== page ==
Amid the game-by-game controversies surrounding the introduction of VAR in the Scottish Premiership, Celtic have handled a number of controversies simply by making sure enough goals are scored at the other end to negate the worst that any VAR official can throw the Scottish champions.
There was also no respite in the Champions League last week when VAR decided to gift European champions Real Madrid a two-goal start via ridiculous penalties that came to fundamentally change the game.
In rugby you get more points for a try, but there is always the option of a drop-kick. Now in football there is no need to rely on finding the back of the net with shots or headers when you can target one of twenty arms and if you hit the jackpot you are now guaranteed a shot from the spot.
Regardless, that has been the constant rule in Celtic’s recent misfortunes with new technology, but it strangely didn’t apply when a Hearts player self-consciously threw his arm behind his back after the clearest hand to be seen throughout the season. This came a few minutes after VAR had taken almost ten minutes to decide that Hearts deserved a penalty, which they scored, but Celtic was waved off by the referee and ignored by VAR. How does it work?
Then this weekend, English readers will be delighted to learn that an Argentinian was finally punished for handball, except this time it wasn’t deserved. Two players, one on each side, jumping for a ball, both with one arm behind their back. The ball goes past both of them and a third player heads the ball into the arm of the defender who is facing the other way.
Celtic were twice in front and Dundee United pushed them twice with the second equalizing goal in the 88th minute. This goal was widely celebrated by Rangers supporters, judging from their social media activity, but the joy from Ibrox was short-lived as Celtic through Japanese striker Kyogo, strangely left out of Japan’s World Cup squad last week, and Liel Abada, the young Israeli goal machine, both scoring to win the points for the Celtic and extend the lead at the top of the Scottish Premiership to seven points.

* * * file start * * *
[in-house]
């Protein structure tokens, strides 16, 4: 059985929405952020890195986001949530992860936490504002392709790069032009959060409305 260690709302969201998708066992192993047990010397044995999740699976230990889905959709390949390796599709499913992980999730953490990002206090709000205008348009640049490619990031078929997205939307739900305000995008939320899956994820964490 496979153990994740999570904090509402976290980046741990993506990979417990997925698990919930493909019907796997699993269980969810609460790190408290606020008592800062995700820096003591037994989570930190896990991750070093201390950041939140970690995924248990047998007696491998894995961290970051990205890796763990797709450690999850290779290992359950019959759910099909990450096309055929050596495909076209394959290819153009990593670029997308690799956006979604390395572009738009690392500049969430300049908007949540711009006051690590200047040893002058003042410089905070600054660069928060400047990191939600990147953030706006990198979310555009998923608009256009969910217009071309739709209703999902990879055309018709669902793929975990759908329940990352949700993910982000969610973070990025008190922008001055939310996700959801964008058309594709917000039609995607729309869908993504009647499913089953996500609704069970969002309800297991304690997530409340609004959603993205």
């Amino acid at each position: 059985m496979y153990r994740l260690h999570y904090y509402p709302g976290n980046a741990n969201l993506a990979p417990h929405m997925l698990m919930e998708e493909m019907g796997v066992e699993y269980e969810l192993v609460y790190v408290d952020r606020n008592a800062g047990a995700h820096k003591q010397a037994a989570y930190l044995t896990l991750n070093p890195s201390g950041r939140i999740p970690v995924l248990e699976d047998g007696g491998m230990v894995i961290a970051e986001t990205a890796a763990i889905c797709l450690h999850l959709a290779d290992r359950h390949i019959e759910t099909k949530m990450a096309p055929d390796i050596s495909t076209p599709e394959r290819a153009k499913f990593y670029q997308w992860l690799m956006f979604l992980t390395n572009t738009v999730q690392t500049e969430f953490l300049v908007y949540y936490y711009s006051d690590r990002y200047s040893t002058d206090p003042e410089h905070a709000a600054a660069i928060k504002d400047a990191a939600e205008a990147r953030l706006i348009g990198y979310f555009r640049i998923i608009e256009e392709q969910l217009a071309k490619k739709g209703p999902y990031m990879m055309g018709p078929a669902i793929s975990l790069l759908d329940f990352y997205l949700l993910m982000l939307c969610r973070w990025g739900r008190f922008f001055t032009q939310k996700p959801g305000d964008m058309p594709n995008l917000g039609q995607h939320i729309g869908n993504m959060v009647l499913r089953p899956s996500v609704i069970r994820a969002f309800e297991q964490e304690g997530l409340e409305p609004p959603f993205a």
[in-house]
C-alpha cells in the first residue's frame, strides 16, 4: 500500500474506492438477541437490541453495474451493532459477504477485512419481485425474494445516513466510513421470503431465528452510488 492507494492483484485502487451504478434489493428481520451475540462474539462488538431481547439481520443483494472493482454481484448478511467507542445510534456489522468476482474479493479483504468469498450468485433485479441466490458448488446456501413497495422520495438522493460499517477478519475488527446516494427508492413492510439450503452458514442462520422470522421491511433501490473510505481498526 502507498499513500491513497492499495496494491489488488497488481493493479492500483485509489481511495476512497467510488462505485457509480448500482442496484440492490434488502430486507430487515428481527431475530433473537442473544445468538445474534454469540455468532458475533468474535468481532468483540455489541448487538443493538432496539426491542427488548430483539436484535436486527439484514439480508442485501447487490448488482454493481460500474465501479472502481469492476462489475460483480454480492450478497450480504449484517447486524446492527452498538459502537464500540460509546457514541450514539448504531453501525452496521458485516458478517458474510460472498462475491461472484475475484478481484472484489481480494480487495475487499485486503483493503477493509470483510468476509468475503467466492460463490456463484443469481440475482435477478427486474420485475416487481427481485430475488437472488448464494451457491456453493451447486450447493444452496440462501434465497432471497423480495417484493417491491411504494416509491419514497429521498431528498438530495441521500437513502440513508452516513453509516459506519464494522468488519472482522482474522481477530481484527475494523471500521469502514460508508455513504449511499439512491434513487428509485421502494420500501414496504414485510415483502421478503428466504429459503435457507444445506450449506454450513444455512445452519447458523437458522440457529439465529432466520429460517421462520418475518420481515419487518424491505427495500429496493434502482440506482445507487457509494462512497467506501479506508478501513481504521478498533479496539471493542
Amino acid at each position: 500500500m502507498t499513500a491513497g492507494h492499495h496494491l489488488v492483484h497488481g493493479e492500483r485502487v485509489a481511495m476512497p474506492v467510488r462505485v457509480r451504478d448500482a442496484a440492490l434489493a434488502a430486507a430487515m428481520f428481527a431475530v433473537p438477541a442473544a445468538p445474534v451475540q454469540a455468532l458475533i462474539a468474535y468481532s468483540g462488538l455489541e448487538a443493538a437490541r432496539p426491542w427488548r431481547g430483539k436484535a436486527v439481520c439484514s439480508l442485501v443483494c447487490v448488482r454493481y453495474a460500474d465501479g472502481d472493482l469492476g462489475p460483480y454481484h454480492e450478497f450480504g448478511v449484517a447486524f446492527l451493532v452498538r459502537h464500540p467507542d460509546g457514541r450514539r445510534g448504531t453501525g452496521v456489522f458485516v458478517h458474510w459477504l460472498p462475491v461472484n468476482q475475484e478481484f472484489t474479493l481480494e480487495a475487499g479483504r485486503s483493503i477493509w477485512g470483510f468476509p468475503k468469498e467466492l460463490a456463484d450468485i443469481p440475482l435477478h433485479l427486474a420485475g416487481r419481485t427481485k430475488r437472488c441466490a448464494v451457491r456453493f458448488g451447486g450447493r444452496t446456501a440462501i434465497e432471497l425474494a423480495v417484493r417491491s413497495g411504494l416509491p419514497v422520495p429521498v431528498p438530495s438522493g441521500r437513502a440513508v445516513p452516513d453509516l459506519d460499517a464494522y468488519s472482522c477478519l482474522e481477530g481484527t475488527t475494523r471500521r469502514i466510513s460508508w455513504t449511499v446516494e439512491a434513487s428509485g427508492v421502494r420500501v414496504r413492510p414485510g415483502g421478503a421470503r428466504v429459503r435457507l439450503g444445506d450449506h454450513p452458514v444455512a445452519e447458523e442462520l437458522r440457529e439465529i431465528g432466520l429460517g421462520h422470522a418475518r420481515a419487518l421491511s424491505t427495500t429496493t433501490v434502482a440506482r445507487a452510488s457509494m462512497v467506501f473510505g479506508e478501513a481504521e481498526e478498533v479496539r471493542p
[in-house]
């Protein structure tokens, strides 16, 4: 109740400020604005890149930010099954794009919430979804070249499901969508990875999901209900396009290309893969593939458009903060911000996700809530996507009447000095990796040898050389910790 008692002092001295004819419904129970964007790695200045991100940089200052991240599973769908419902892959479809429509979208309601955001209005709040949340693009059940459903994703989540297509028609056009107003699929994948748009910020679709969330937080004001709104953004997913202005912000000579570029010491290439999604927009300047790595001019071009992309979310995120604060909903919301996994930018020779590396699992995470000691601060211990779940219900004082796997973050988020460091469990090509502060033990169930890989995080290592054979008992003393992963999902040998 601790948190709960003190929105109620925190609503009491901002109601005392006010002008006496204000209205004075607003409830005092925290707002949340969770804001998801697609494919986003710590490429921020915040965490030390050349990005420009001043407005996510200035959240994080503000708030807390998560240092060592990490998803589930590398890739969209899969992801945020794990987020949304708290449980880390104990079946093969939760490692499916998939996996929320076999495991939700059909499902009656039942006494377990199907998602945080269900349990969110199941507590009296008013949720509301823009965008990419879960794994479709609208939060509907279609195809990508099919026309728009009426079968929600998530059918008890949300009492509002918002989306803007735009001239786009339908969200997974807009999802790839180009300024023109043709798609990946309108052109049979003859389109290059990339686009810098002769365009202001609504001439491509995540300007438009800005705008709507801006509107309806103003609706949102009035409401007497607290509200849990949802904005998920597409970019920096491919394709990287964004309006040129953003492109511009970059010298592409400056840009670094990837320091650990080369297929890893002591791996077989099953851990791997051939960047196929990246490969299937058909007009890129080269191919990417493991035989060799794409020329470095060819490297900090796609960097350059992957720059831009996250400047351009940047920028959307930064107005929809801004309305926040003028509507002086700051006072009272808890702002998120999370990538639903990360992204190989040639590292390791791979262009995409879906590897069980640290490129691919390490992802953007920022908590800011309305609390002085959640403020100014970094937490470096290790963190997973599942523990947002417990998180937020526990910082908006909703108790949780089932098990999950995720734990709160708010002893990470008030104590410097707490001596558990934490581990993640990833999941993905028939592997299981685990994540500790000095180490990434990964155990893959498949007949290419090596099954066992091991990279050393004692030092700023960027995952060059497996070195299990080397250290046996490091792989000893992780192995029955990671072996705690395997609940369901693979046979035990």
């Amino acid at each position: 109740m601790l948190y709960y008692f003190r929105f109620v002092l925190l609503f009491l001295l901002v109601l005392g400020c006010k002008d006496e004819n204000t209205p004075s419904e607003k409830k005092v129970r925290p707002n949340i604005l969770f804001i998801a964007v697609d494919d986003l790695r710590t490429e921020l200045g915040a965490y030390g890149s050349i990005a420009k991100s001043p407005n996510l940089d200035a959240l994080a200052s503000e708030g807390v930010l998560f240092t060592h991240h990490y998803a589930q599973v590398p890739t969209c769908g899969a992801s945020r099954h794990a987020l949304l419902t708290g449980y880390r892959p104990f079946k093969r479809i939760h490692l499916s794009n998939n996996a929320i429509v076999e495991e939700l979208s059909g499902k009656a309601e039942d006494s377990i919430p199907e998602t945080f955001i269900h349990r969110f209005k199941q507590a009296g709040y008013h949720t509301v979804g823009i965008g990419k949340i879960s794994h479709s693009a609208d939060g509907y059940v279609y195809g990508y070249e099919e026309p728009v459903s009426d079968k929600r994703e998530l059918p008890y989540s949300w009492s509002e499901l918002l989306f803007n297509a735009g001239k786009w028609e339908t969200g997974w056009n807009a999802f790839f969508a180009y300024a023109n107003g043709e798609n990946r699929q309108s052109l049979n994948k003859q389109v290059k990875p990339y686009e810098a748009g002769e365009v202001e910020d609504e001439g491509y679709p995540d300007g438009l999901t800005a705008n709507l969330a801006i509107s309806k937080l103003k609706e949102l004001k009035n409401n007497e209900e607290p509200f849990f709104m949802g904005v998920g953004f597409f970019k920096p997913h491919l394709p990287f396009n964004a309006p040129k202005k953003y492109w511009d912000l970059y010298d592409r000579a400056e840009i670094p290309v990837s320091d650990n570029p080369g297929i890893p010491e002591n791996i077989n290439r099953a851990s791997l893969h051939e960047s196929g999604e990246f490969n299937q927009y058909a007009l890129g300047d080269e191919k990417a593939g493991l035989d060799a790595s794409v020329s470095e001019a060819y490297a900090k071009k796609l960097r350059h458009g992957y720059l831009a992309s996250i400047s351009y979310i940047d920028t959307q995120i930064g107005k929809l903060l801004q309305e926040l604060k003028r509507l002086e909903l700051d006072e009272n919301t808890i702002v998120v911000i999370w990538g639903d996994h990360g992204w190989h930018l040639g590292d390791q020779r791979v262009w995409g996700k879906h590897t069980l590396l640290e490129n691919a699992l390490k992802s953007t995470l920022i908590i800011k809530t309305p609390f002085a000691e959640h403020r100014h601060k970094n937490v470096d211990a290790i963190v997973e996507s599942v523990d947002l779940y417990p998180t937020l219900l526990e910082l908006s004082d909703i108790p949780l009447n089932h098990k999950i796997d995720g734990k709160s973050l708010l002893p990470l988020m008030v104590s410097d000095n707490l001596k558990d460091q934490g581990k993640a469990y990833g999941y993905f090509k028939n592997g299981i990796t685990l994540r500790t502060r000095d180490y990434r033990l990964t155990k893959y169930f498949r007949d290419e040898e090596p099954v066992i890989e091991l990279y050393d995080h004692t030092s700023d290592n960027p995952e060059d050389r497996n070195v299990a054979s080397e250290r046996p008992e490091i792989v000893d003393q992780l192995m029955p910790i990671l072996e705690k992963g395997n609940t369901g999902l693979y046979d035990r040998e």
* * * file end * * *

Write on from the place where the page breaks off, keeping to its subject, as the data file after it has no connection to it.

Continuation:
Things went from bad to worse for Rangers fans on Sunday lunchtime when they lost 2-0 to St Johnstone at McDiarmid Park in Perth and the first goal, from a guy named James Brown, was an absolute peach. It was an ‘I feel good’ moment for the young right-back and also for Celtic Support who cheered on the Saints through Sky coverage.
There is now intense pressure on Rangers manager Giovanni van Bronckhorst, who last week led the team to the most undesirable record: worst team ever in the Champions League group stage after six straight defeats and a negative goal difference in the twenties. That included the record 7-1 loss at home to Liverpool. Now it seems a question of when and not if the Dutchman is sacked.
There are two games each for both Glasgow clubs before the World Cup break. Celtic play at Motherwell in the middle of the week and then entertain Ross County at Celtic Park at the weekend.
Rangers meanwhile have to take on Hearts at Ibrox on Wednesday where the natives will be restless to say the least, then they will make the short trip up the M8 to take on St Mirren on their little ground in Paisley, close to Glasgow Airport. .
St Mirren have not been well on their travels in the Scottish Premiership this season, but at home it has been a different story as, among numerous successes, the start was St Mirren’s 2-0 win at home over Celtic. in September, the only points Ange Postecoglou scored. he winger has been down all season.
That is extremely difficult for the Rangers to finish. Anything short of a victory at St Mirren will mean that the departure lounge at the nearby airport will be van Bronckhorst’s next destination. If it comes to the weekend.